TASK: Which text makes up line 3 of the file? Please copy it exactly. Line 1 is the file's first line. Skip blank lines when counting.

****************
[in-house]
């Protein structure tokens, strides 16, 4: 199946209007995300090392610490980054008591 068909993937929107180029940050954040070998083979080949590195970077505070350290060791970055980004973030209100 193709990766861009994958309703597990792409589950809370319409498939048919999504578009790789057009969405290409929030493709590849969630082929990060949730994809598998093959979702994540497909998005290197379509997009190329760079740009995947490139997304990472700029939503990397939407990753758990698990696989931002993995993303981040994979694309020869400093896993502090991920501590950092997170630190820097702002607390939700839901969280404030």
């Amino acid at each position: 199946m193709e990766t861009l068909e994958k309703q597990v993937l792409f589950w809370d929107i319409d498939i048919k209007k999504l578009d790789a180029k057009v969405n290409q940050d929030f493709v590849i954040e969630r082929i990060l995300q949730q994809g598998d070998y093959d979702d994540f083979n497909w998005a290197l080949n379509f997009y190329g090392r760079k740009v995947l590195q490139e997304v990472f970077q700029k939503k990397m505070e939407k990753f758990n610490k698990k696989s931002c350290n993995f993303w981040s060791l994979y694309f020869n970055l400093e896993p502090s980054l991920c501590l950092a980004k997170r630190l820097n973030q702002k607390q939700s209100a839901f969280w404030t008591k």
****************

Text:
């Amino acid at each position: 199946m193709e990766t861009l068909e994958k309703q597990v993937l792409f589950w809370d929107i319409d498939i048919k209007k999504l578009d790789a180029k057009v969405n290409q940050d929030f493709v590849i954040e969630r082929i990060l995300q949730q994809g598998d070998y093959d979702d994540f083979n497909w998005a290197l080949n379509f997009y190329g090392r760079k740009v995947l590195q490139e997304v990472f970077q700029k939503k990397m505070e939407k990753f758990n610490k698990k696989s931002c350290n993995f993303w981040s060791l994979y694309f020869n970055l400093e896993p502090s980054l991920c501590l950092a980004k997170r630190l820097n973030q702002k607390q939700s209100a839901f969280w404030t008591k």